A HuffPost story published today, “Dirty Bathrooms, No Privacy: The Horrifying Struggles Of Breastfeeding Moms Who Need To Pump At Work,” stems from a reporter Dave Jamieson’s Freedom of Information Act request with the Department of Labor, asking for all complaints by workers about bosses who don’t allow space or time to pump at work, as the law requires.
105 closed cases were reviewed, spanning from March 2010, when the Obamacare provision went into effect, until late 2013. The files show that moms who work outside the home face a predicament: they are told by health professionals and society at large that breastfeeding is the right thing for themselves and their babies, yet they still aren’t always granted the on-the-job flexibility they need to make it work.
HERE IS TOP OF THE HUFFPOST PIECE:
In February 2012, a fast-food worker returned to her job at a McDonald’s restaurant in Grand Island, Nebraska, after three months of maternity leave. As a nursing mother, she was determined to continue breastfeeding. As a working mother, that meant she would have to pump her breast milk at work, store it and then take it home to her baby.
Her right to do so was protected under federal law, as a provision of the Affordable Care Act, better known as Obamacare. Under the 2010 law, employers must give eligible employees “reasonable” break times to express milk for a nursing baby, for up to a year after the baby’s birth. They must also provide a clean, private location that isn’t a bathroom. The law considers bathrooms an unsanitary place to handle what is, after all, food for an infant.
The managers supervising the McDonald’s employee ignored those rules repeatedly, a Labor Department investigator later found.
Even though she obtained a doctor’s note stating she needed to express milk for her child — at her manager’s insistence — the woman wasn’t given access to a private room. The employee break room had no door or curtain to keep people from walking in on her, so she was forced into the restaurant’s public bathroom.
The worker filed a complaint with the Labor Department, saying her rights as a nursing mother were being violated. Within days, a manager forbade her from pumping milk anywhere in the restaurant, according to the Labor Department investigator’s findings.
The woman was forced to clock out and walk 15 minutes each way to a public library whenever she needed to pump milk. This was worse than inconvenient — it was financially damaging. The investigator determined that the worker had lost $81.24 due to those trips to the library.
Her manager dropped her hours from 20 to 7.25 for at least one week, a schedule change the investigator deemed an “apparent retaliatory action” in response to the worker’s complaints.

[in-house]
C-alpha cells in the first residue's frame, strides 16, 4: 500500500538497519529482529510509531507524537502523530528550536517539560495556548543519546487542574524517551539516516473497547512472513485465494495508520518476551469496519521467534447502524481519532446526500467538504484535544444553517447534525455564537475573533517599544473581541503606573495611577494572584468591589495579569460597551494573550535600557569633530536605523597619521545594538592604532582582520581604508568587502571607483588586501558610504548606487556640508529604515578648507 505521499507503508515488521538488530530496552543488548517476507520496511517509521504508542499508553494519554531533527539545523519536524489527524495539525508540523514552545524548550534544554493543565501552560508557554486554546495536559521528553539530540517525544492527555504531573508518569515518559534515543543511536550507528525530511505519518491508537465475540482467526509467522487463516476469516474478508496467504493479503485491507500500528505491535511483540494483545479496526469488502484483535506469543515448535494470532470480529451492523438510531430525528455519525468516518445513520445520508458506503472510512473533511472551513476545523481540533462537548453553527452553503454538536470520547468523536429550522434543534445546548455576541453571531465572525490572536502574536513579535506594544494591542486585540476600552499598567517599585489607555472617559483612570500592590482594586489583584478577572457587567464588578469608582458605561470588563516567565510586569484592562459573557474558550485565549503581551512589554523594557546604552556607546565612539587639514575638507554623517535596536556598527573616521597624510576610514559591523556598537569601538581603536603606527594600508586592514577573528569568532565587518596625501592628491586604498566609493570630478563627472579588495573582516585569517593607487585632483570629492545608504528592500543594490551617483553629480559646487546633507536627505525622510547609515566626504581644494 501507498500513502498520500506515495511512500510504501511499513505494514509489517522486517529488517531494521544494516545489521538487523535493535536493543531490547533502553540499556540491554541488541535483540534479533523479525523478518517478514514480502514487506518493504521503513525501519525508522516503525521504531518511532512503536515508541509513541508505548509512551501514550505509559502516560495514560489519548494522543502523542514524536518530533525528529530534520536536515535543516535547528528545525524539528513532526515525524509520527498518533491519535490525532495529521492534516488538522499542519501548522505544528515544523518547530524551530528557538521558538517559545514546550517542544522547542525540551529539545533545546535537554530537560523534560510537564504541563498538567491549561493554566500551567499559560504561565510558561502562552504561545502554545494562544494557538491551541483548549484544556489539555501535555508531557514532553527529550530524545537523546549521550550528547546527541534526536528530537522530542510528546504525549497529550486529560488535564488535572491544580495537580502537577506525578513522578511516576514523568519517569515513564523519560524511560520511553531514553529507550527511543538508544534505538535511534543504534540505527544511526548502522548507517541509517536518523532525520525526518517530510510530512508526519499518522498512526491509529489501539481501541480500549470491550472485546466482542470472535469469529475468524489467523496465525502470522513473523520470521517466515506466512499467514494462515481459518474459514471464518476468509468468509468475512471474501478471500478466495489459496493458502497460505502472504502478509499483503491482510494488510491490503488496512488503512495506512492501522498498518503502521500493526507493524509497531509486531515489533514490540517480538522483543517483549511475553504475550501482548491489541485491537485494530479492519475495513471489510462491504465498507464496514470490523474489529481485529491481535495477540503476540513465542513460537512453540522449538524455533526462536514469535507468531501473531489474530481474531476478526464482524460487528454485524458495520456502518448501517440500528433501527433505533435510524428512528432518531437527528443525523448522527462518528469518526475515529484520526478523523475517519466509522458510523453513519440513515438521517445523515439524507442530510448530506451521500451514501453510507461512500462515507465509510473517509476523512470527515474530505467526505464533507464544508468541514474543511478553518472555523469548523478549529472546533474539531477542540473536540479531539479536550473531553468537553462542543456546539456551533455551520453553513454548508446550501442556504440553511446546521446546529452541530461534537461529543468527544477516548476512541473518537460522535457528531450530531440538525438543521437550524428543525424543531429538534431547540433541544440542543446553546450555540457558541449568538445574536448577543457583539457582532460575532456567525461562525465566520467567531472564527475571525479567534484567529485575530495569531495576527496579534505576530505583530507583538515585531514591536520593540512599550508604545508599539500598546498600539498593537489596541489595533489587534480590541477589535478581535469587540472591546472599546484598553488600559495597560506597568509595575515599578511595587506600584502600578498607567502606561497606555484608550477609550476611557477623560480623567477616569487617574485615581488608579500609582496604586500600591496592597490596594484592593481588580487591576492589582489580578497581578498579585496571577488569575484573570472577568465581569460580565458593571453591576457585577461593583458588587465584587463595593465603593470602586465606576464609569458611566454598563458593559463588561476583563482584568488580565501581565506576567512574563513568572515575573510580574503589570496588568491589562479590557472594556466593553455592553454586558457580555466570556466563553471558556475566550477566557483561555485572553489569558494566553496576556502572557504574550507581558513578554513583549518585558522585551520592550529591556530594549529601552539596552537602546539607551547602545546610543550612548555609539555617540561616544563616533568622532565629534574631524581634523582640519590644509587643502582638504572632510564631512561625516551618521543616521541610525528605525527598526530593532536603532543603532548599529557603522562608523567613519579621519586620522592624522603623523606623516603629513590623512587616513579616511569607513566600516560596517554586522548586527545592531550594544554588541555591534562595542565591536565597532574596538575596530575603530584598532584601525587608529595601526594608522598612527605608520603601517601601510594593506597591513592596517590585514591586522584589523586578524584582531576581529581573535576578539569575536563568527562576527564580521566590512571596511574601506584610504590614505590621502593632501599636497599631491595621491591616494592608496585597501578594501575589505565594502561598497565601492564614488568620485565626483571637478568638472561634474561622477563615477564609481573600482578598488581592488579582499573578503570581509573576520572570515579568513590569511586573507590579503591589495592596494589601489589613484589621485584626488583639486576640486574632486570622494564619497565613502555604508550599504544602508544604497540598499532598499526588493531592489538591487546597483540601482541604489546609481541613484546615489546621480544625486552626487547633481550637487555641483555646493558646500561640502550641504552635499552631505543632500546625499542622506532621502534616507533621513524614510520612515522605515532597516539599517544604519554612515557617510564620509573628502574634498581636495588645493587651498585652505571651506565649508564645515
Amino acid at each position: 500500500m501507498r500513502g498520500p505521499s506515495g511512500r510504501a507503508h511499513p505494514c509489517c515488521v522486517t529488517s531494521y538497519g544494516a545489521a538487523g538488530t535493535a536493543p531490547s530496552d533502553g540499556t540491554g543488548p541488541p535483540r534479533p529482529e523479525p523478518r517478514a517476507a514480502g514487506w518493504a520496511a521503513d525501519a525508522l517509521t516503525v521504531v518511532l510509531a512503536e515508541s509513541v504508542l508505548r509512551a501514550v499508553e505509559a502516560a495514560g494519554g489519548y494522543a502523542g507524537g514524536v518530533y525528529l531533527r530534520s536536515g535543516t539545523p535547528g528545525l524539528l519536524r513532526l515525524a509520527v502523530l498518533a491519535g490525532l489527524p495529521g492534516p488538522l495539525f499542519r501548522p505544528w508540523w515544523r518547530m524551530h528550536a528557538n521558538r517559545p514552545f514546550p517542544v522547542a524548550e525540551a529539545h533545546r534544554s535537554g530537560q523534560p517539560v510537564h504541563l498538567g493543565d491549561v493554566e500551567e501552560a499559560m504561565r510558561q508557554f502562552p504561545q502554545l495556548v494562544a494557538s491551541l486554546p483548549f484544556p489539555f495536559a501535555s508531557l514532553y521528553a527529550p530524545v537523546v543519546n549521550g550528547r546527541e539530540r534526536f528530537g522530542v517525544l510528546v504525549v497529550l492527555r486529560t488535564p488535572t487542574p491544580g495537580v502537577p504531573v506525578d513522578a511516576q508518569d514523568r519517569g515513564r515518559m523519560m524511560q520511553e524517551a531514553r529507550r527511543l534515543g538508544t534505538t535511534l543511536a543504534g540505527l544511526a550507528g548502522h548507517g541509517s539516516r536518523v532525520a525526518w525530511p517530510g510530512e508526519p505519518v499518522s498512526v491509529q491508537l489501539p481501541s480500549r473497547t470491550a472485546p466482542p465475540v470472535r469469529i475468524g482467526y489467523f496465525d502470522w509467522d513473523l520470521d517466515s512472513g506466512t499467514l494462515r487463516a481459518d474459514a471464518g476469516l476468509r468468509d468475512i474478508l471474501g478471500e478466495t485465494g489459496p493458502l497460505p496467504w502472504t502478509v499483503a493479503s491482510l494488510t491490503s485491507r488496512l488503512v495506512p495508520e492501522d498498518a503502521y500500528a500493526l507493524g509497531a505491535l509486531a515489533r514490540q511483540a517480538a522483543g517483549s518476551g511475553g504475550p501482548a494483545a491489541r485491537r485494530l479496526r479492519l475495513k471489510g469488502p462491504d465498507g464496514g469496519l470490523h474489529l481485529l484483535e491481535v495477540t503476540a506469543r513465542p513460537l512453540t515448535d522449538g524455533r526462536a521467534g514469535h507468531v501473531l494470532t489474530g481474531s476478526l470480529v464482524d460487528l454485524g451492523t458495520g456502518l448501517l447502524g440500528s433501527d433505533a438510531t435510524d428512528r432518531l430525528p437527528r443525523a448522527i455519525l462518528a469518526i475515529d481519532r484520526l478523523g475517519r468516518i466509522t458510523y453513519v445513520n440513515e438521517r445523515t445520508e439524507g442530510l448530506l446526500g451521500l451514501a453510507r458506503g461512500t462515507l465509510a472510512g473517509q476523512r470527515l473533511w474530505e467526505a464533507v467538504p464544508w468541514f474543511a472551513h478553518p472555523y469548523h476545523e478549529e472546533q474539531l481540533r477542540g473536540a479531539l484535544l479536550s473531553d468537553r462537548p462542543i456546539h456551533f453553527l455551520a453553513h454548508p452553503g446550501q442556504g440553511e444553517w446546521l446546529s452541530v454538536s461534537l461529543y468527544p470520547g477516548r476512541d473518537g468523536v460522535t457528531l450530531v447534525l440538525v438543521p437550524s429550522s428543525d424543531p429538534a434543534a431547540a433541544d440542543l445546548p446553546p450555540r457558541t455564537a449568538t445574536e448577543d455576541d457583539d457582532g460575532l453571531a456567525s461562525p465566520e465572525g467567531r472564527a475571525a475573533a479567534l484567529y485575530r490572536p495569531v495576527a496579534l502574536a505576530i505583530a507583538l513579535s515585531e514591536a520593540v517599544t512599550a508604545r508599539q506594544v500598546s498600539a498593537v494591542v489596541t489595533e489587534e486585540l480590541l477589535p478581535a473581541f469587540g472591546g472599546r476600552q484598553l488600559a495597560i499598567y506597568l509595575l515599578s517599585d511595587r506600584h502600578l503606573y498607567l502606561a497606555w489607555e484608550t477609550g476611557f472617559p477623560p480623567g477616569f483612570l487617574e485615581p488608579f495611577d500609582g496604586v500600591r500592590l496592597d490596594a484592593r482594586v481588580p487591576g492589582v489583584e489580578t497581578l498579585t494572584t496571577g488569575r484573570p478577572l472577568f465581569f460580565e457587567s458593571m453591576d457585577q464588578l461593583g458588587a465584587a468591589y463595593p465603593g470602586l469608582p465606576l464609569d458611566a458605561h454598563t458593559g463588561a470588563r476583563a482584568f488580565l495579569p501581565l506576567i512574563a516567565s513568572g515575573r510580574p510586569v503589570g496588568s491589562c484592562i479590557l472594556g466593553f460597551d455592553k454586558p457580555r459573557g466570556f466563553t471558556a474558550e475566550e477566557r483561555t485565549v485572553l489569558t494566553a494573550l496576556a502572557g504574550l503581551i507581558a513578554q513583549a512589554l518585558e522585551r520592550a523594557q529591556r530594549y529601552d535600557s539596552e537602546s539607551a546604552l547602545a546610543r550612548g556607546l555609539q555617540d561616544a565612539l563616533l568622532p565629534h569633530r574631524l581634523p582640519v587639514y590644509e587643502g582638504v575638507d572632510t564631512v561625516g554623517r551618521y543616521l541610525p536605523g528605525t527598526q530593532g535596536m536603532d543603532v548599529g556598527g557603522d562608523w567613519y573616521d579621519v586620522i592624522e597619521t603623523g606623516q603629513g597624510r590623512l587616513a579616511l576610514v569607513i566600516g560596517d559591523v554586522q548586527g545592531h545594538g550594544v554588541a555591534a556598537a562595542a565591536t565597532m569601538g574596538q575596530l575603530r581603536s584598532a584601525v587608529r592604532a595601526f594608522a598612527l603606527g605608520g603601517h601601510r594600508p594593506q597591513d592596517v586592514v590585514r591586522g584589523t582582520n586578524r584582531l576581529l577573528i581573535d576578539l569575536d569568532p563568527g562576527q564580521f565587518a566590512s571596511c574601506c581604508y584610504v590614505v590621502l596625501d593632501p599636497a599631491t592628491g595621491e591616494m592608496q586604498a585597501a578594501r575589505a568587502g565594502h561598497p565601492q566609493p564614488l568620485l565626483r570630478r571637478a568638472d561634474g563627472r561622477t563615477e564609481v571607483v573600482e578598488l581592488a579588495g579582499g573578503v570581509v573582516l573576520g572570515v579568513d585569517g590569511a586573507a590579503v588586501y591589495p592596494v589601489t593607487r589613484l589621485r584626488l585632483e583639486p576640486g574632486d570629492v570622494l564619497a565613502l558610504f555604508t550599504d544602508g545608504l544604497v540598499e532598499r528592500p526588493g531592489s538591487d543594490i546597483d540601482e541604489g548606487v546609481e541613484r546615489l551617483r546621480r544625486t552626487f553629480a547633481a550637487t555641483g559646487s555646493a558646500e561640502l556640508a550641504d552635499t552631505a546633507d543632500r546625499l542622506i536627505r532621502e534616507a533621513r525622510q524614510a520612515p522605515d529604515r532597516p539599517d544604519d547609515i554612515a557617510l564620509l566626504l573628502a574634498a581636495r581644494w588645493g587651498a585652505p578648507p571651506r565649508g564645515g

As a result of the investigation, McDonald’s agreed to pay back wages to the worker and restore her hours. The company also agreed to set up a portable tent in the break room to provide her with a space for pumping milk out of co-workers’ view. The investigator determined that the violations were not intentional, but were instead “due to naivety of the front line manager.”
The McDonald’s file was one of 105 cases reviewed by The Huffington Post as part of a Freedom of Information Act request for investigations into nursing-mother complaints. The cases spanned from March 2010, when the Obamacare provision went into effect, until late 2013, and only closed investigations were released. The names of the women who filed the complaints were redacted, but the names of the companies and their officers were not.
The nursing-mothers provision covers only those hourly workers who fall under the Fair Labor Standards Act, the same set of employees who are eligible for minimum wage and overtime protections. Many salaried workers are currently exempt from the law. The complaints filed by workers therefore tilted heavily toward the low-wage end of the economy, particularly the retail sector.
The case files show that moms who work outside the home face a predicament. They are told by health professionals and society at large that breastfeeding is the right thing for themselves and their babies, with the American Academy of Pediatrics recommending breastfeeding exclusively for the first six months of the baby’s life. Yet women still aren’t always granted the on-the-job flexibility they need to make it work. But they have to try, because the Family and Medical Leave Act covers only 12 weeks of unpaid leave.
Among the more visible companies whose workers’ complaints were ultimately substantiated were Starbucks, Walmart, Dollar General, Dillard’s, Sunglass Hut, Meijer, Outback, Anthropologie, Lowe’s and the Salvation Army. McDonald’s had two such claims filed against it — one by the worker at the corporate-owned store in Nebraska, another by an employee at a franchise in California. The company didn’t respond to requests for comment.
Awareness of the law is extremely low. Only 25% of respondents correctly said that employers are required under the law to provide workers with a space for pumping breast milk. What is has been your experience? What do you think should be done or needs to be done to address this issue? do you think it’s getting better or worse?